On Tue, Jul 20, 2010 at 11:48 PM, Antoine Pitrou firstname.lastname@example.org wrote:
On Wed, 21 Jul 2010 00:28:03 +0200 Antoine Pitrou email@example.com wrote:
I am worried that this complexifies Python syntax without any obvious benefit in terms of expressive power, new abstractions, or concision. There is a benefit (learning curve, readibility of foreign code) to a simple syntax.
I'll add another issue:
- currently, lexical blocks (indentation following a colon) are used
for control flow statements; this proposal blurs the line and makes visual inspection less reliable
This is indeed a bit of a downside; if you see
blah blah blah: x = blah y = blah
you will have to look more carefully at the end of the first blah blah blah line to know whether the indented block is executed first or last. For all other intended blocks, the *beginning* of the indented block is your clue (class, def, if, try, etc.).
I also disagree with the rationale which states that the motivation is similar to that for decorators or list comprehensions. Decorators and list comprehensions add value by making certain constructs more concise and more readable (by allowing to express the construct at a higher level through the use of detail-hiding syntax); as for decorators, they also eliminate the need for repeating oneself. Both have the double benefit of allowing shorter and higher-level code.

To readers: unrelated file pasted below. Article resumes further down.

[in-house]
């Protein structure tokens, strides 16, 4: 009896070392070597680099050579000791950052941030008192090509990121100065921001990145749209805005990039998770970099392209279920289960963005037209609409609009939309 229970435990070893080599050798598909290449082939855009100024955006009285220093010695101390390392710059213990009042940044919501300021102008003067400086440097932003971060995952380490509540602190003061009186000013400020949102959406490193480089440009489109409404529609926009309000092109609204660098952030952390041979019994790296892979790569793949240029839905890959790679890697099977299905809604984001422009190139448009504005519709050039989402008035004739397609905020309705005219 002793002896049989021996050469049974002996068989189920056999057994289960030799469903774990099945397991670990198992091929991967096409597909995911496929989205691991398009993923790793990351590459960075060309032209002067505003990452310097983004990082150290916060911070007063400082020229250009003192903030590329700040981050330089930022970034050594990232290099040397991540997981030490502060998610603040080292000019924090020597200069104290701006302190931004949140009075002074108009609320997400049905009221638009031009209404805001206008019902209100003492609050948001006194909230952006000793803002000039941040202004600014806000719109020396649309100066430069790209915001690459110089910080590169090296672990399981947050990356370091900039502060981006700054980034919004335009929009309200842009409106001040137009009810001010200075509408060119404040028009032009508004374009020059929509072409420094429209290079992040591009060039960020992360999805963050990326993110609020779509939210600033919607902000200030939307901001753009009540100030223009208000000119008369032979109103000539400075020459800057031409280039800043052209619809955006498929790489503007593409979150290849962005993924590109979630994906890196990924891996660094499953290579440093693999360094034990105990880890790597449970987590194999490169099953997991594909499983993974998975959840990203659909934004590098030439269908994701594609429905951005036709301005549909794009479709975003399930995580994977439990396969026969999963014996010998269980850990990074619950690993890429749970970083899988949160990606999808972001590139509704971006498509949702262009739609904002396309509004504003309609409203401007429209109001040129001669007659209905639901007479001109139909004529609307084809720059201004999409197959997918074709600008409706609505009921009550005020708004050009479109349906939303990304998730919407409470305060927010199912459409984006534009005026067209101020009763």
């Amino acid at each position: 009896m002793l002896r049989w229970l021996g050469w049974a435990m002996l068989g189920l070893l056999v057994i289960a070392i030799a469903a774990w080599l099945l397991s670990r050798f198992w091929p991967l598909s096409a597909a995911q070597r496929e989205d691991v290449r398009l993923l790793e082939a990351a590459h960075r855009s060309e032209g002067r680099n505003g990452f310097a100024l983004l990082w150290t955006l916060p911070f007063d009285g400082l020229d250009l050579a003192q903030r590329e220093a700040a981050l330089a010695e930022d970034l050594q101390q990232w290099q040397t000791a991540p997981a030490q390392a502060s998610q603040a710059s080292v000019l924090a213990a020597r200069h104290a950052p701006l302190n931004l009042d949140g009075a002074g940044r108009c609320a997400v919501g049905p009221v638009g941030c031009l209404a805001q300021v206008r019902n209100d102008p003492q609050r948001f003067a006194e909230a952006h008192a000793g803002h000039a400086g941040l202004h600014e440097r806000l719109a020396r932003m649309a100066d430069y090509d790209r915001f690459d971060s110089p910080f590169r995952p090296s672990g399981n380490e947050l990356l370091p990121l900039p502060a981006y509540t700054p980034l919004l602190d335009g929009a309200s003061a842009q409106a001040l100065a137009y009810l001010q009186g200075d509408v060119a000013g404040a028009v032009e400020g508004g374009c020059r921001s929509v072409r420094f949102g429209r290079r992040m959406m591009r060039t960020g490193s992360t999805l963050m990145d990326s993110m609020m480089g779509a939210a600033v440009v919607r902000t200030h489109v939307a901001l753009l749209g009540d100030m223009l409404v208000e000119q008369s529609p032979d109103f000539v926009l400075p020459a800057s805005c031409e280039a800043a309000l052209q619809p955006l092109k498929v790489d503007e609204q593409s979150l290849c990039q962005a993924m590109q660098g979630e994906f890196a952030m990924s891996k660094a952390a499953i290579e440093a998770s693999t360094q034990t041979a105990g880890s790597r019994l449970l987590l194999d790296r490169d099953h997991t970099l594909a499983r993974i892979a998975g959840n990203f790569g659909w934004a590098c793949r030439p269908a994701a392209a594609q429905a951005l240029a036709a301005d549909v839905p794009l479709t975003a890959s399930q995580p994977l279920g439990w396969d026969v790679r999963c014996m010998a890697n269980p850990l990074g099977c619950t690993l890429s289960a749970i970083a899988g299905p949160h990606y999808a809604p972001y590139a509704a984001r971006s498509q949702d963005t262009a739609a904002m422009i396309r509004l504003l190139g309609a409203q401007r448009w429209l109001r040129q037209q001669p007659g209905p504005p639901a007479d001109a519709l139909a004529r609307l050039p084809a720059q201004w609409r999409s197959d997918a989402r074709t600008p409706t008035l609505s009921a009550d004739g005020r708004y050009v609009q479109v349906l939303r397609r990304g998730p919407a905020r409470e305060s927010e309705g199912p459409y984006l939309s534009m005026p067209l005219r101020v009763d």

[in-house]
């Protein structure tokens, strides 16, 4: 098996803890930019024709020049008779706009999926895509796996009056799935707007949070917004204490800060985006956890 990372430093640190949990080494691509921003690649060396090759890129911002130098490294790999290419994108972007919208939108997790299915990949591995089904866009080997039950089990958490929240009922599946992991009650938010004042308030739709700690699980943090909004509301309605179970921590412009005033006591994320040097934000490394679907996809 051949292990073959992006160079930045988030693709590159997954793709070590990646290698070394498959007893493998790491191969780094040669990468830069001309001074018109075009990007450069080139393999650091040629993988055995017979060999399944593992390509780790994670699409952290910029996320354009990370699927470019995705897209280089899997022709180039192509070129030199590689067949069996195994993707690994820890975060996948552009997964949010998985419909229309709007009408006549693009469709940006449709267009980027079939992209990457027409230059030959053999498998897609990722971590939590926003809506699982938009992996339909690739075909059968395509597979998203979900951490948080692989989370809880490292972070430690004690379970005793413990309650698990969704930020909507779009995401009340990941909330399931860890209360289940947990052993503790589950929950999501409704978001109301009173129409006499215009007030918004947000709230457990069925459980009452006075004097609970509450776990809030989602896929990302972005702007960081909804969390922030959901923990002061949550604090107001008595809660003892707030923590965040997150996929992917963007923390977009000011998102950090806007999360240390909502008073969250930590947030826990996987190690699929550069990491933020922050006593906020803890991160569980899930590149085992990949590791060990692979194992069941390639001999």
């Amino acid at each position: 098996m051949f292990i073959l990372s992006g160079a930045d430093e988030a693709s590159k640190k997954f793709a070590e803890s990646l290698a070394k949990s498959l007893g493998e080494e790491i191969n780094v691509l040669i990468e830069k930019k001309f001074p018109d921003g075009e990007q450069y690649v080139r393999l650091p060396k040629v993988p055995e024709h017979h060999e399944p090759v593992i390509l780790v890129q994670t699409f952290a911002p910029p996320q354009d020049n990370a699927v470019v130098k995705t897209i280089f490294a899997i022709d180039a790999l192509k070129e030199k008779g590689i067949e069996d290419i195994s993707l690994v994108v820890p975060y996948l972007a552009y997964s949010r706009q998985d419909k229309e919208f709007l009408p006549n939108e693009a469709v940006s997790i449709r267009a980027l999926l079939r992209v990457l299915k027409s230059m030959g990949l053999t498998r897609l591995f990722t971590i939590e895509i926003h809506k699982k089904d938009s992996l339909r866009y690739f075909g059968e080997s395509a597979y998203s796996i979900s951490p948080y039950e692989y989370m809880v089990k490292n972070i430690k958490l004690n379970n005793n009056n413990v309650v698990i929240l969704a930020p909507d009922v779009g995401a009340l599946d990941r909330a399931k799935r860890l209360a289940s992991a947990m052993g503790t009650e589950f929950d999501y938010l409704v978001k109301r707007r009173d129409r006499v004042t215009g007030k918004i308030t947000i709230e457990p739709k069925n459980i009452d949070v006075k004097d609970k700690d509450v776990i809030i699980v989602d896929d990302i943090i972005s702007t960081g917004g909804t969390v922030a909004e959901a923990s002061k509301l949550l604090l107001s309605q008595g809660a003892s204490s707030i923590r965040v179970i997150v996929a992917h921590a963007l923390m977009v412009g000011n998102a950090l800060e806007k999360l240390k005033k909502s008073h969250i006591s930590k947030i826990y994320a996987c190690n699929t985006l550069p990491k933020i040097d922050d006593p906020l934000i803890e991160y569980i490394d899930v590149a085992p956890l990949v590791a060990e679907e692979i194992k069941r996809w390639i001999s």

I see a similar possibility as for decorators, actually. A decorator is very simple syntactic sugar too, but it allows one to emphasize the decoration by putting it up front rather than hiding it after the (possibly very long) function. The 'given' block has a similar effect of changing the order in which the (human) reader encounters things: it lets you see the important part first, e.g.
c = sqrt(a*a + b*b)
and put the definitions for a and b off till later. This can both help the author "stay in the flow" and emphasize the most important parts for the reader, similar to top-down programming using forward references between functions or methods.
I personally use top-down just about evenly with bottom-up (though in different circumstances), and I think it would be useful to have more support for top-down coding at the statement level. That's why ABC had refinements, too. I dropped them from Python because I had to cut down the design as much as possible to make it possible to implement in a reasonable time as a skunkworks project. But I always did like them in ABC.
Whether this is enough to compensate for the larger grammar is an open question.
The "given" syntax (I don't know how to call it: statement? postfix? appendage?), however, brings none of these benefits: it is almost pure syntactic sugar, and one which doesn't bring any lexical compression since it actually increases code size, rather than decrease it.
But it decreases exposure by limiting the scope of the variables defined in the 'given' block, just like generator expressions and (in Python 3) list comprehensions do. In larger functions it is easy to accidentally reuse variables and this occasionally introduces bugs (the most common case probably being the loop control variable for a small (often inner) loop overwriting a variable that is set far above the loop in the same scope but is used far below it).